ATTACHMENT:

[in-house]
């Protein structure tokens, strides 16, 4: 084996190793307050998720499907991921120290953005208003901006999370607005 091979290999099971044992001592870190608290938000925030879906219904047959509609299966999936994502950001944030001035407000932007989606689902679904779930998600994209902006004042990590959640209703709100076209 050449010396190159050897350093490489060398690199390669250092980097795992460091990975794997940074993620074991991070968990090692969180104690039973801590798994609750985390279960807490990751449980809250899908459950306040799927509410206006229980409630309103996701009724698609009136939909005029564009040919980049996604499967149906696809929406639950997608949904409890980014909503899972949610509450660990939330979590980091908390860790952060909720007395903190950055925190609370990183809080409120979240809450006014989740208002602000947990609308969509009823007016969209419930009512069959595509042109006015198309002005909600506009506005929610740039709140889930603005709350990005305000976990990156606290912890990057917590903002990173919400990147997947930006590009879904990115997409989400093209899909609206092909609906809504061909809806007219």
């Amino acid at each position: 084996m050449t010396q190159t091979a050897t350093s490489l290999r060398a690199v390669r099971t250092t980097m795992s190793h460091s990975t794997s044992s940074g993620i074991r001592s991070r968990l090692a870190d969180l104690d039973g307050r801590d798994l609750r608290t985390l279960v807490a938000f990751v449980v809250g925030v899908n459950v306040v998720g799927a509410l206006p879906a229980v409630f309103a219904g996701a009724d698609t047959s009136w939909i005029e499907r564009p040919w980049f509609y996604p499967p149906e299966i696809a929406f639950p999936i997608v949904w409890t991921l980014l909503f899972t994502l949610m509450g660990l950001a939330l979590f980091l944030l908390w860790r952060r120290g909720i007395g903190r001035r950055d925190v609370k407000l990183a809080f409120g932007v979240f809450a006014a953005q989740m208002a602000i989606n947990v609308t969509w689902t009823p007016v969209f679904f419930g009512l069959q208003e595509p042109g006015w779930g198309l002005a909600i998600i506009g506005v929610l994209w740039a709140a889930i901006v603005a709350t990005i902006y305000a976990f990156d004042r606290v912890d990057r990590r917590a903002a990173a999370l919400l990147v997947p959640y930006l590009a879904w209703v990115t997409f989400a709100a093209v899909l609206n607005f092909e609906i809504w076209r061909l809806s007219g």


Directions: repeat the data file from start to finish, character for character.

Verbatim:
[in-house]
């Protein structure tokens, strides 16, 4: 084996190793307050998720499907991921120290953005208003901006999370607005 091979290999099971044992001592870190608290938000925030879906219904047959509609299966999936994502950001944030001035407000932007989606689902679904779930998600994209902006004042990590959640209703709100076209 050449010396190159050897350093490489060398690199390669250092980097795992460091990975794997940074993620074991991070968990090692969180104690039973801590798994609750985390279960807490990751449980809250899908459950306040799927509410206006229980409630309103996701009724698609009136939909005029564009040919980049996604499967149906696809929406639950997608949904409890980014909503899972949610509450660990939330979590980091908390860790952060909720007395903190950055925190609370990183809080409120979240809450006014989740208002602000947990609308969509009823007016969209419930009512069959595509042109006015198309002005909600506009506005929610740039709140889930603005709350990005305000976990990156606290912890990057917590903002990173919400990147997947930006590009879904990115997409989400093209899909609206092909609906809504061909809806007219």
């Amino acid at each position: 084996m050449t010396q190159t091979a050897t350093s490489l290999r060398a690199v390669r099971t250092t980097m795992s190793h460091s990975t794997s044992s940074g993620i074991r001592s991070r968990l090692a870190d969180l104690d039973g307050r801590d798994l609750r608290t985390l279960v807490a938000f990751v449980v809250g925030v899908n459950v306040v998720g799927a509410l206006p879906a229980v409630f309103a219904g996701a009724d698609t047959s009136w939909i005029e499907r564009p040919w980049f509609y996604p499967p149906e299966i696809a929406f639950p999936i997608v949904w409890t991921l980014l909503f899972t994502l949610m509450g660990l950001a939330l979590f980091l944030l908390w860790r952060r120290g909720i007395g903190r001035r950055d925190v609370k407000l990183a809080f409120g932007v979240f809450a006014a953005q989740m208002a602000i989606n947990v609308t969509w689902t009823p007016v969209f679904f419930g009512l069959q208003e595509p042109g006015w779930g198309l002005a909600i998600i506009g506005v929610l994209w740039a709140a889930i901006v603005a709350t990005i902006y305000a976990f990156d004042r606290v912890d990057r990590r917590a903002a990173a999370l919400l990147v997947p959640y930006l590009a879904w209703v990115t997409f989400a709100a093209v899909l609206n607005f092909e609906i809504w076209r061909l809806s007219g």